Lightroom 3

29th October 2010
So, after reading last weeks 'pop' post, this week I'm going to talk about what I bought for myself as my present for my 50th. Adobe Lightroom 3.

Why Lightroom? Well, I bought ver. 1 a while back - and didn't understand it. Virtual pictures? What's that all about? So I gave up. Then after a while I started to find a use for it and used it to import, tart up my images and export back into Bridge in Photoshop. My most useful find was combining some 360 panoramic images I created using PT Gui and using the 'presets' in 'develop' in Lightroom to give some old photo technique look to them. Then i upgraded to ver 2. Didn't seem much of a change there though. So I plodded on and got a bit more use from it (but still not fully understanding it) and have basically used it in the same way - to import images, dress them up, export back into Bridge. I think what I wanted and maybe what other photographers want, is to be able to import straight into Lightroom, clean, sharpen, control contrast/brightness etc and then save in to a main library which in my case is Bridge. Ver 2 couldn't do that but I heard on the grapevine that ver 3 could. So I took the plunge last week and downloaded a discounted copy from Adobe. After checking all the import boxes and installing, when I came to look in my library or catalogue as it is called, instead of the 3500 images I have in ver 2, there were about 90 that had imported.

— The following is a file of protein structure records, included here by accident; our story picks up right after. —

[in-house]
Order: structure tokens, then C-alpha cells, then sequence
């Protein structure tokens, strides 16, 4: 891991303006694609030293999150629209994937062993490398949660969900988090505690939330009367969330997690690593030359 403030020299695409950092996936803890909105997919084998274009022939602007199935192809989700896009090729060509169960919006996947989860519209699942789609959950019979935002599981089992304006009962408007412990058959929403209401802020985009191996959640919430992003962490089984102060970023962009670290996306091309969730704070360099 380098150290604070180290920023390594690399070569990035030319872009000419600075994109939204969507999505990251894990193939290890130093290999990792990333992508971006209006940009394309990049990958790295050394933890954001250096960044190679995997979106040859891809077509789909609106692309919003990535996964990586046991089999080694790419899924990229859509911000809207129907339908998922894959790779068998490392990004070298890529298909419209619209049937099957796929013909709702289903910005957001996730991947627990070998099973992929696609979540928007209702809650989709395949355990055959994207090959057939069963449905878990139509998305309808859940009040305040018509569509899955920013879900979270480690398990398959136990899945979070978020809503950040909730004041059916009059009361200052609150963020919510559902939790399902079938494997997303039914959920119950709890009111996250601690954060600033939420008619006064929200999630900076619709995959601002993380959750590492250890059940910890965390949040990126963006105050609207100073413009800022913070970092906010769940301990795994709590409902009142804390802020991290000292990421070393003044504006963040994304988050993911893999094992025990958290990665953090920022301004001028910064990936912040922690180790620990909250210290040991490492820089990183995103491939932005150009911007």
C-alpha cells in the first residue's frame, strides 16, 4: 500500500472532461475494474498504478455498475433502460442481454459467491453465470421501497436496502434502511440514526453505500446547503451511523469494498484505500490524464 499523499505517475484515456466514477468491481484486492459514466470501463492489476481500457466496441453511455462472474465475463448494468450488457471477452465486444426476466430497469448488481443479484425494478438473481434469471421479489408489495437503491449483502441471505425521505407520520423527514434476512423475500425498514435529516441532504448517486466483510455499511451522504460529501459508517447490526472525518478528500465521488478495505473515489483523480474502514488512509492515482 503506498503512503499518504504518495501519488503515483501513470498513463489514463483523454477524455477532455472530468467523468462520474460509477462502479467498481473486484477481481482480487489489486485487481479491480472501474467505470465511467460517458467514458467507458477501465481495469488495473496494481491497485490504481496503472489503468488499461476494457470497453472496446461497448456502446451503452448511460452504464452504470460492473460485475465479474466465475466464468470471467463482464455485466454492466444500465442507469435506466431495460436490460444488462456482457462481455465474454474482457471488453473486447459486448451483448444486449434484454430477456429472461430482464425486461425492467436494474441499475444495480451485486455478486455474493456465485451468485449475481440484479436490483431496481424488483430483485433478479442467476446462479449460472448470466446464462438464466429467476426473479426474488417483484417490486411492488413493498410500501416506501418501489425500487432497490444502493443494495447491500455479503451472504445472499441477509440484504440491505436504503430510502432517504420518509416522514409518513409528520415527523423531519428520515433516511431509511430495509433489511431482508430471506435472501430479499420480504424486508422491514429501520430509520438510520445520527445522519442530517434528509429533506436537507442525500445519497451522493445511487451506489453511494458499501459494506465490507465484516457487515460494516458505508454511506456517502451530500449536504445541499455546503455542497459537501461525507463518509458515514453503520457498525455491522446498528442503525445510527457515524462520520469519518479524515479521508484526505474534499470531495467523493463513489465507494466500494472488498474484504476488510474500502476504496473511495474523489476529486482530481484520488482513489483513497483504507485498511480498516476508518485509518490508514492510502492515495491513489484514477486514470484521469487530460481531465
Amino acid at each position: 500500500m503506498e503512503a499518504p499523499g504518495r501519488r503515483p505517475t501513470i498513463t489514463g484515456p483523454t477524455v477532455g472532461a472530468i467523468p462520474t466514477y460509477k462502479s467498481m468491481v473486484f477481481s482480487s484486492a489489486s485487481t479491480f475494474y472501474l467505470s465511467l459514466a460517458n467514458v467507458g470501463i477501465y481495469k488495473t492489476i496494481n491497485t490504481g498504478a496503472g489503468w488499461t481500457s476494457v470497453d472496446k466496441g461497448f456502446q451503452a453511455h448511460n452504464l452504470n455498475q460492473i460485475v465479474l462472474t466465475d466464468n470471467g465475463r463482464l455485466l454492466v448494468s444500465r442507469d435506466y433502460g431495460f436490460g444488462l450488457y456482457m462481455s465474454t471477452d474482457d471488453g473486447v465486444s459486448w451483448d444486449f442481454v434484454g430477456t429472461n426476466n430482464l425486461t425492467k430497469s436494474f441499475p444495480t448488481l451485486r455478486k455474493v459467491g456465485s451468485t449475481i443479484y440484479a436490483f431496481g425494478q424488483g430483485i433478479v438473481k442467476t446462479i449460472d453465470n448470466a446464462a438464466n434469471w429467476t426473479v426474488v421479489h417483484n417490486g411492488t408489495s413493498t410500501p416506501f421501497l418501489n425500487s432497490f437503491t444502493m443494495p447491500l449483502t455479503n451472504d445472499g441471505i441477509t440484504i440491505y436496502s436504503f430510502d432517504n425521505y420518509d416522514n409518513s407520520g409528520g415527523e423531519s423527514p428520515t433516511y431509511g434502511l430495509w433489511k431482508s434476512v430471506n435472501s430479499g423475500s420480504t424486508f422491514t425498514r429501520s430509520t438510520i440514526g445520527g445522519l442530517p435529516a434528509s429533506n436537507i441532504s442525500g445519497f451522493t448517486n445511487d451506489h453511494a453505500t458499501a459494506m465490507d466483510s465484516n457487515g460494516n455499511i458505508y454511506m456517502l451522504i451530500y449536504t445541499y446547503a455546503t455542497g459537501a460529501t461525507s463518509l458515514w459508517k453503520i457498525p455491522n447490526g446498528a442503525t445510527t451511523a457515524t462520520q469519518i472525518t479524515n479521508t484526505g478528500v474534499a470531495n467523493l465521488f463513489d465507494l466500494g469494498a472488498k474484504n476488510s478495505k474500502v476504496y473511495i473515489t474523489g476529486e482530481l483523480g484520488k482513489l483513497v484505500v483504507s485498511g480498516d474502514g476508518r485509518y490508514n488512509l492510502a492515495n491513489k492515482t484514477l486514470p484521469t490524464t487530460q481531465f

I did a bit of digging around on the internet and found that I have probably imported images from the Beta copy I tried for 30 days. So why didn't Lightroom 3 over-write ver 2 and transfer all my library across? Why couldn't that information be added to the installation process that my images might not transfer and give me the option to correct it? Looks like I have to start from scratch again and re-import everything, due to the fact I am dealing with two separate catalogues. So I still don't understand it! Unless anyone out there reading this can put me on the right track. Thanks in anticipation.

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